Emily Cardin “did not plan on going to prison.” It was neither a short term goal nor a long term goal when she entered Iliff. Instead, she came to seminary with 20 years of nursing, in the fields of trauma medicine, addiction treatment, and mom/baby care. She graduated from Andrews University in Berrien Springs, Michigan with a BSN, and planned on being a nurse until God called her to Iliff to earn her MDiv.
Carden also spent time at the Lutheran School of Theology in Chicago to receive her Certificate of Theological Studies, which made her eligible for a call in the ELCA. This call came from the Rocky Mountain Synod, calling her to Cross of Christ Lutheran Church and then to New Beginnings.
She says, “I am privileged to serve the women housed behind the walls, to offer them the gifts of God each week and to explore the living word of God. I am blessed with the stories of the light of Christ bursting in and radiating hope, love, light, joy, and God’s grace each and every week. I have an amazing village that has supported me on this journey and makes it possible for me to be who I am and whose I am.”
Outstanding Recent Alumnae
Jason Kennedy, MDiv ’08
Pastor Jason received his Masters of Divinity from Iliff in ’08, with distinction, receiving one of the Student of the Year awards. Past involvements include serving as the program director at Camp Norwesca, as a volunteer English teacher in Tanzania, as the Young Adult/English Pastor at Korean Emmanuel in Denver, and as one of the original start-up members of House for All Sinners and Saints—a house church started by alumna Nadia Bolz-Weber. He was ordained as Elder in Full Connection in 2010.
Kennedy currently serves as the associate pastor at St. James UMC in Bellevue, NE, a predominantly military community, where he was appointed to assume the lead role in a new church. He was selected to attend and has completed trainings in both New Church Leadership and L3 Leadership Incubator. His main areas of leadership are outreach, evangelism, congregational care, confirmation, and young adult spiritual transformation. He also serves on the Board of Directors for Camp Fontanelle and United Methodist Ministries, as the director of the Youth Annual Conference, as an AIDS Ambassador for Nebraska, and as vice president for the Iliff Alumni Association Board.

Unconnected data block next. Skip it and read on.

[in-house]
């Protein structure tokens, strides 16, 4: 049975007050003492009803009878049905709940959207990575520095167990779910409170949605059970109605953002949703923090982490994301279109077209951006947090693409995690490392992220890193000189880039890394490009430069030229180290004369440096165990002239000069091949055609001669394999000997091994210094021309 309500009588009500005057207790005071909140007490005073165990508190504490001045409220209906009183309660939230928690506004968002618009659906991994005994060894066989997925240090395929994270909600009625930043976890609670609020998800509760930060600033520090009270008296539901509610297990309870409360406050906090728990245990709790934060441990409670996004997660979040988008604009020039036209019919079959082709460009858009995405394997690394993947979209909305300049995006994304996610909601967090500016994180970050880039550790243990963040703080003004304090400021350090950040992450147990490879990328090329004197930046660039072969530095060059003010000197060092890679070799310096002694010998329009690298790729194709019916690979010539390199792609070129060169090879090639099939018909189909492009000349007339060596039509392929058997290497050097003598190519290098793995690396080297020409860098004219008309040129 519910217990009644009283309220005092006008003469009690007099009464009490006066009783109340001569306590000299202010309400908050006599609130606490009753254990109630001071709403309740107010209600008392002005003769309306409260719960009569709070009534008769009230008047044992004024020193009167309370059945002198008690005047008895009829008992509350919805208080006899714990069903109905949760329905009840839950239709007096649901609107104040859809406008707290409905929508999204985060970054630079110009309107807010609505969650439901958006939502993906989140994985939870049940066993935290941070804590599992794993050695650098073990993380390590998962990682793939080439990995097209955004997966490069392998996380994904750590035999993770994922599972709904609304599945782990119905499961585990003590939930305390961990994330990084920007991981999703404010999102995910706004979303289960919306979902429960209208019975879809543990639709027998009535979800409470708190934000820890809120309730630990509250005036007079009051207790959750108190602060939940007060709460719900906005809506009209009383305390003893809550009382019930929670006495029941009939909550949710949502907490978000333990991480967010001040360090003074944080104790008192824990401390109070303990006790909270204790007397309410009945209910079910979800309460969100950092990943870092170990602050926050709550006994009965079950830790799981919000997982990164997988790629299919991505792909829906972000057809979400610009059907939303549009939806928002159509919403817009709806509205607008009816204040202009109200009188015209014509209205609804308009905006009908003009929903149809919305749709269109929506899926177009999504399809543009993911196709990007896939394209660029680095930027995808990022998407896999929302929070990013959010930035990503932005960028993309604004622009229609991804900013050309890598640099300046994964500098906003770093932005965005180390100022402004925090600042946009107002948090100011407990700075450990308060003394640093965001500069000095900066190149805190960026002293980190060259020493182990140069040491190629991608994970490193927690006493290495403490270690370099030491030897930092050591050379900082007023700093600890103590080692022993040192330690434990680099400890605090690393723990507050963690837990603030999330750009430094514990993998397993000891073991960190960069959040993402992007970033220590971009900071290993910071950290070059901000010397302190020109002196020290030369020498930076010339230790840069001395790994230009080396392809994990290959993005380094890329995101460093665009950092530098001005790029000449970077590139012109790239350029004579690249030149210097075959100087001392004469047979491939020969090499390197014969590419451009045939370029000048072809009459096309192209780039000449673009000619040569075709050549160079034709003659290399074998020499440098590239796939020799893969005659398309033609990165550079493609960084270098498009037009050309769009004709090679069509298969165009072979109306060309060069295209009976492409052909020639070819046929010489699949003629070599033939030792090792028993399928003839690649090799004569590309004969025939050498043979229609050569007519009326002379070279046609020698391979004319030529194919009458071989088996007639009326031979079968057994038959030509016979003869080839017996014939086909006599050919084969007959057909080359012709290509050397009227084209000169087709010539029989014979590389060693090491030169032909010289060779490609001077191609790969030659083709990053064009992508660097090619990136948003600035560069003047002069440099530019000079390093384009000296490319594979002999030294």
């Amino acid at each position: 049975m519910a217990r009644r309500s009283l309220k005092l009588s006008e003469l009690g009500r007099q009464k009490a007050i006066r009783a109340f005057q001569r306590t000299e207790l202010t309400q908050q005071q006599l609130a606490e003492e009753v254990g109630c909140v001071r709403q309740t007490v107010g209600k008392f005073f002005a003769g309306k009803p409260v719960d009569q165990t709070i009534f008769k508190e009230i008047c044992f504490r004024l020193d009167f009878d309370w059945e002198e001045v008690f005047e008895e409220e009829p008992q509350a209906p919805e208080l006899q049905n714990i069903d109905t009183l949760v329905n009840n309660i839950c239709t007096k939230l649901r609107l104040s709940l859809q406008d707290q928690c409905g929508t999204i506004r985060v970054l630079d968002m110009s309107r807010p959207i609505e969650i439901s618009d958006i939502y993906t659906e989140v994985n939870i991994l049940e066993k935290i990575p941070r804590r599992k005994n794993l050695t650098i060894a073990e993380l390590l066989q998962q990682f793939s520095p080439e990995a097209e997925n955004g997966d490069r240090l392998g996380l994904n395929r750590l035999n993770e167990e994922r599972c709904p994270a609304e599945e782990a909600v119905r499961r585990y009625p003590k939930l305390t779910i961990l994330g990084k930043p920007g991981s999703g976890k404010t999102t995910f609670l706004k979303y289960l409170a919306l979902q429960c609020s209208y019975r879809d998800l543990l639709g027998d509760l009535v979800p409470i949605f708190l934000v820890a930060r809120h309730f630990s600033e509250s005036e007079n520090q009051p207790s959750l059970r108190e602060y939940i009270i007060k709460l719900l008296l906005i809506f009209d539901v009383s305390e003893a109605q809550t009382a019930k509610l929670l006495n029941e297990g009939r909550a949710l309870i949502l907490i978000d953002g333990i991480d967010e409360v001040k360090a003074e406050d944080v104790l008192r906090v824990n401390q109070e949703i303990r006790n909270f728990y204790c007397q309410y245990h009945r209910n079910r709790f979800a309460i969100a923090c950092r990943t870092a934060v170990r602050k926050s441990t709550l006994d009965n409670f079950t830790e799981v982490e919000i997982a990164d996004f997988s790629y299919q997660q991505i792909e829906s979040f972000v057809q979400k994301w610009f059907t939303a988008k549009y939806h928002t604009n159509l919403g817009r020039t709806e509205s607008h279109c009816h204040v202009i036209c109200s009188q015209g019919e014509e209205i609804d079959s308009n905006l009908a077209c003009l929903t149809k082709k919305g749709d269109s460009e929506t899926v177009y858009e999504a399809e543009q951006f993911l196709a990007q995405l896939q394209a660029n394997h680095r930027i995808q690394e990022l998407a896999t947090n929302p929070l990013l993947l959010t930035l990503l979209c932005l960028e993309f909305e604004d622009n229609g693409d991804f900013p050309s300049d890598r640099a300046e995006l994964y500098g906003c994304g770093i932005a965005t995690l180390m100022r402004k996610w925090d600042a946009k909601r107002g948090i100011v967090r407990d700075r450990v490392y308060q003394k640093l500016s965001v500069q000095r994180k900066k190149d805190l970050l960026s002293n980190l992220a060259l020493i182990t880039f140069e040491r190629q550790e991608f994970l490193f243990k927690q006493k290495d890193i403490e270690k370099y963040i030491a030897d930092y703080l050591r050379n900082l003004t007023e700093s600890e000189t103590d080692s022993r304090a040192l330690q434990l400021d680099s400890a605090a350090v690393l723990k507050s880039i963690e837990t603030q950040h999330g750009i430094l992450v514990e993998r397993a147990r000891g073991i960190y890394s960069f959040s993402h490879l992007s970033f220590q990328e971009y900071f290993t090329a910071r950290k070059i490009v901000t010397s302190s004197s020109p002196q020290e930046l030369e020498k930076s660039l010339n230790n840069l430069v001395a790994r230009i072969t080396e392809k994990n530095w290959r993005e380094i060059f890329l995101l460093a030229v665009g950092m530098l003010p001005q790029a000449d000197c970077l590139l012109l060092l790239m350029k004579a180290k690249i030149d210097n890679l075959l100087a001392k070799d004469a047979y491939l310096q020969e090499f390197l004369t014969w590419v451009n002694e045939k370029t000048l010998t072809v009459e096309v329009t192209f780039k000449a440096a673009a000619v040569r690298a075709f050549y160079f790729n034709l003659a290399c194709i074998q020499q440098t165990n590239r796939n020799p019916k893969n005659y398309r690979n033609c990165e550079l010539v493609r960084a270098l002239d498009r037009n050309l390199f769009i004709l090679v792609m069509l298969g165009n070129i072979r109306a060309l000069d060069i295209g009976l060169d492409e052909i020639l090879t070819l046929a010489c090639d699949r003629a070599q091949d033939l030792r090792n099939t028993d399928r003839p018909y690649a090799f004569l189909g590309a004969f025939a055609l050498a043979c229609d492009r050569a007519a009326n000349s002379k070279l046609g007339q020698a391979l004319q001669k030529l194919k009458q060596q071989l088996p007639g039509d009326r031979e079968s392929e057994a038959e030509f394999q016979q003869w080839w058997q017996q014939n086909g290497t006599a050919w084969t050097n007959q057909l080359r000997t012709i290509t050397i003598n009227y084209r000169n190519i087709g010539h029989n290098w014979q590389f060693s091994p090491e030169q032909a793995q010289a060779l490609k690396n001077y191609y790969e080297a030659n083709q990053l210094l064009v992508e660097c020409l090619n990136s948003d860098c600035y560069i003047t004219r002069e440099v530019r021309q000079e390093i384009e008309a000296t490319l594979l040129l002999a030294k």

Kennedy is the proud rescuer of his cat, Gizzy, and the excited future husband of Sarah Pracht, whom he met at church camp several years ago. Sarah will be entering the field of Physical Therapy, while Jason continues in his current appointment at St. James.
Steve Johnsen, MRE ’73
Steve Johnsen was born and grew up in rural Illinois just one hour west of Chicago, and participated actively at the First Methodist Church of Elgin and the United Methodist Church of Geneva. Farm life was great, but as Johnsen grew older, its appeal became noticably limited when he had to take the farm truck, smelling like a barn, on dates with the sophisticated ladies of Geneva.
So, Johnsen applied to DU, exactly 1000 miles from home. His family could not afford DU, but it was the only school to which he applied. He arrived in Denver where as a part of his teenage rebellion, he became an Episcopalian. Also rebelling, Johnsen went to a meeting to protest the War in Vietnam, except he went to the wrong meeting, and ended up at a volunteer orientation meeting for the Denver Inner City Parish. On October 5, 1965, Johnsen started working at the Parish and met parish director Rev. Marilou Taggart, who became his mentor. As a 1971 student at Iliff, he used part of his Pell grant to hire a teacher and started La Academia School for Hispanic teens who were at extreme risk of dropping out of school.
This necessitated emulating his teacher grandmother and living with students’ families some of the time. The school was a success, and still serves at-risk youth preparing to enter college. Johnsen’s son, Marc-Paul, is an Iliff graduate and vice principal of the school. Over the next 40 years, Steve started a program of field trips for West Denver seniors, Licensed Day Care at the Parish, Young Fathers of Denver, and Project ReNew for persons recently released from the Dept. of Corrections, He built the largely Latino worship congregation from seven to over 100 members with a high attendance of 257. Worship at the Parish is progressive and liturgical, loosely based on the Book of Common Prayer, and co-led by fellow UCC Pastor Allyson Sawtell. All of these programs are still in operation.
Johnsen’s success at working in West Denver’s Latino community is largely due to the community people of the neighborhood, who have suggested and promoted programs and helped him develop as a pastor and a person. He remains eternally thankful to them.
Nominate Now for the 2014 Alumni/ae Awards
For reference, a list of award winners from 1980-2012 is also available for review. Previous Award Recipients
Please contact Tim Zeckser, Development and Alumni Engagement Officer at 303-765-3111, or firstname.lastname@example.org, if you have questions or need assistance.